Safety Tips for Avoiding Deer On the Road

The weather is getting cooler, leaves are changing colors and it’s officially deer breeding season. Forget the cherubic image of Bambi - when you’re driving (and especially at night), deer can be one of the most dangerous road hazards.

According to this 2015 article by Slate , “white-tailed deer are the deadliest animals in North America. Every year an estimated 1.25 million deer-vehicle crashes result in about 150 human fatalities, more than 10,000 injuries, and insurance payouts approaching $4 billion.”

So, what should you do to avoid deer on the road? We’ve compiled some tips for keeping yourself and your vehicle safe from these unpredictable creatures:

Slow down and give yourself enough time to brake

Headlights illuminate from 200 to 250 feet. Reduce your speed to 30-45 mph at night or in inclement weather conditions.

Pay attention to animal-crossing signs

These signs aren’t just placed randomly. These are places where heavy animal traffic occurs.

Drive during inactive periods

Deer are most active (and more frequently hit) around dusk and dawn. If you can, try not to drive during those times. Also keep in mind that deer are on the move during mating season, which falls between October and January.

Keep your eyes open

Look for reflecting eyes (deer will reflect your headlights), especially around shoulders.

Look for the herd

Deer travel in packs, so if you see one deer, be prepared for many more. Slow down and keep an eye out for others.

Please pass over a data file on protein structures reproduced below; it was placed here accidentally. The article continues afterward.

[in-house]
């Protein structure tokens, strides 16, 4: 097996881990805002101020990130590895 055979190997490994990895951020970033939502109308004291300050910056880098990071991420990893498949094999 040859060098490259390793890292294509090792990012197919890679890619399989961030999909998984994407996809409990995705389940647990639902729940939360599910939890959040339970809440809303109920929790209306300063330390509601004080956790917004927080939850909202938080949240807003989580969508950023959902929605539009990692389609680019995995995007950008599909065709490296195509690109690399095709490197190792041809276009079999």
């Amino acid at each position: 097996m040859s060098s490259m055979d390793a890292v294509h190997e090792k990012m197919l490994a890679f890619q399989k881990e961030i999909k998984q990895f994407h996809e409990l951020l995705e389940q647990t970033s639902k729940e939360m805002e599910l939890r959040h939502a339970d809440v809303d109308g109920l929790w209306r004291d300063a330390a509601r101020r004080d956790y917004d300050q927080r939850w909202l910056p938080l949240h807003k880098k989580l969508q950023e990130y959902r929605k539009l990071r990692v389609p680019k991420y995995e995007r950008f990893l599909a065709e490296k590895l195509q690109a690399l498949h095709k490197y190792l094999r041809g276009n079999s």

Beware of road salt

If you’re driving in a state that uses road salt during the snowy seasons, remember that most wildlife will be drawn to it as food.

Stay in the center

If you’re driving on a road with more than two lanes, the center lane will be the safest option for avoiding collision.


Horns can scare deer enough to keep them out of the road. If you see one, slow down and give a good, long blast of horn.

What To Do If You Encounter Deer

If you see a deer, brake calmly and do not swerve. Lock your brakes and brace yourself for impact.

If you do happen to hit a deer, here’s what you should do, according to Geico:

  1. Pull to the side of the road as soon as it is safe to do so.
  2. Turn on your hazard lights and remain in the vehicle until you are sure it is safe.
  3. Call emergency services if injuries are involved or the local police for property damage.
  4. Stay away from the deer. If it is still alive, it could be confused, injured and dangerous if approached. When contacting the authorities, let them know if the deer is in a dangerous spot on the road so that it can be removed.
Krista Doyle
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